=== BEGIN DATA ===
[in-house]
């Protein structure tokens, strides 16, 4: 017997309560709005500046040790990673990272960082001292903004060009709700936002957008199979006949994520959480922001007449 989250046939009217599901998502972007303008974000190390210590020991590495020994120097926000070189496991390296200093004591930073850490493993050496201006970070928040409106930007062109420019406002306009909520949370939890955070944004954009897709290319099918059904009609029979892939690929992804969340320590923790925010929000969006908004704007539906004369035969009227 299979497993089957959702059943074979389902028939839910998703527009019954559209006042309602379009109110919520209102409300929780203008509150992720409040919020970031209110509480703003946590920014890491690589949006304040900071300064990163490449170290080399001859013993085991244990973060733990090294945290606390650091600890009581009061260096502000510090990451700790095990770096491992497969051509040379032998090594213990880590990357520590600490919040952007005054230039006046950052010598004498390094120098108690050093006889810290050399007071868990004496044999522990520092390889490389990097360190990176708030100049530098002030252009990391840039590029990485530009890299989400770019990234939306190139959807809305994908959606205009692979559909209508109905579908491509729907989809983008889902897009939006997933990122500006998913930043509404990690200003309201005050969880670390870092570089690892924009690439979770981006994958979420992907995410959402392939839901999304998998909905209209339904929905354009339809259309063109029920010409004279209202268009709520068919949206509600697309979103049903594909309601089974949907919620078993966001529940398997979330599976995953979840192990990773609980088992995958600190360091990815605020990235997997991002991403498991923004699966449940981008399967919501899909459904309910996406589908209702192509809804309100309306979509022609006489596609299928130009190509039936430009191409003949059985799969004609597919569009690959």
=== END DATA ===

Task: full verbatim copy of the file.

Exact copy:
[in-house]
């Protein structure tokens, strides 16, 4: 017997309560709005500046040790990673990272960082001292903004060009709700936002957008199979006949994520959480922001007449 989250046939009217599901998502972007303008974000190390210590020991590495020994120097926000070189496991390296200093004591930073850490493993050496201006970070928040409106930007062109420019406002306009909520949370939890955070944004954009897709290319099918059904009609029979892939690929992804969340320590923790925010929000969006908004704007539906004369035969009227 299979497993089957959702059943074979389902028939839910998703527009019954559209006042309602379009109110919520209102409300929780203008509150992720409040919020970031209110509480703003946590920014890491690589949006304040900071300064990163490449170290080399001859013993085991244990973060733990090294945290606390650091600890009581009061260096502000510090990451700790095990770096491992497969051509040379032998090594213990880590990357520590600490919040952007005054230039006046950052010598004498390094120098108690050093006889810290050399007071868990004496044999522990520092390889490389990097360190990176708030100049530098002030252009990391840039590029990485530009890299989400770019990234939306190139959807809305994908959606205009692979559909209508109905579908491509729907989809983008889902897009939006997933990122500006998913930043509404990690200003309201005050969880670390870092570089690892924009690439979770981006994958979420992907995410959402392939839901999304998998909905209209339904929905354009339809259309063109029920010409004279209202268009709520068919949206509600697309979103049903594909309601089974949907919620078993966001529940398997979330599976995953979840192990990773609980088992995958600190360091990815605020990235997997991002991403498991923004699966449940981008399967919501899909459904309910996406589908209702192509809804309100309306979509022609006489596609299928130009190509039936430009191409003949059985799969004609597919569009690959």